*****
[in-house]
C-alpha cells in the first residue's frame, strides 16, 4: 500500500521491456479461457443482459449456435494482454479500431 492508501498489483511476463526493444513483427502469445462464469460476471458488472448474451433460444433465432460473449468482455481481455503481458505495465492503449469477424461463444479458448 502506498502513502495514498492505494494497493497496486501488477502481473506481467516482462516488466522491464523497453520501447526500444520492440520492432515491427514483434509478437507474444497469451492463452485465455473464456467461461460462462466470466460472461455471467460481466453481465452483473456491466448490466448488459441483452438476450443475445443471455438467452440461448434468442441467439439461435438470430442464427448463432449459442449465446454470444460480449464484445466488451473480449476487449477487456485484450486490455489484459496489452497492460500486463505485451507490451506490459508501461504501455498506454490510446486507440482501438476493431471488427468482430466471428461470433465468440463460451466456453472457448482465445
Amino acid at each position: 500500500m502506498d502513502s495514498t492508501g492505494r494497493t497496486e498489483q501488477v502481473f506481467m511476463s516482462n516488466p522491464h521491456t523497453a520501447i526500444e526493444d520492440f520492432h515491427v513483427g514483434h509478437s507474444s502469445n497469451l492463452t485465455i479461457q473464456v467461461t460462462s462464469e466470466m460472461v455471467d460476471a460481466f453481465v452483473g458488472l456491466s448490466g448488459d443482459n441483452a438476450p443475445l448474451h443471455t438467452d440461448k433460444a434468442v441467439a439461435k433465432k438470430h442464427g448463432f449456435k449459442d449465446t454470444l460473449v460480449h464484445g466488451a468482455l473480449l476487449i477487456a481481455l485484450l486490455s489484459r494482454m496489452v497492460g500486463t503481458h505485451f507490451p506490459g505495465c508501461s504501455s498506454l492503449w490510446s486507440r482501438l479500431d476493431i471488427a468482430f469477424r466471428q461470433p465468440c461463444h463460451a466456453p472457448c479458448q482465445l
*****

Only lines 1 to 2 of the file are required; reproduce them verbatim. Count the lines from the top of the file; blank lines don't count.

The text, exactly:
[in-house]
C-alpha cells in the first residue's frame, strides 16, 4: 500500500521491456479461457443482459449456435494482454479500431 492508501498489483511476463526493444513483427502469445462464469460476471458488472448474451433460444433465432460473449468482455481481455503481458505495465492503449469477424461463444479458448 502506498502513502495514498492505494494497493497496486501488477502481473506481467516482462516488466522491464523497453520501447526500444520492440520492432515491427514483434509478437507474444497469451492463452485465455473464456467461461460462462466470466460472461455471467460481466453481465452483473456491466448490466448488459441483452438476450443475445443471455438467452440461448434468442441467439439461435438470430442464427448463432449459442449465446454470444460480449464484445466488451473480449476487449477487456485484450486490455489484459496489452497492460500486463505485451507490451506490459508501461504501455498506454490510446486507440482501438476493431471488427468482430466471428461470433465468440463460451466456453472457448482465445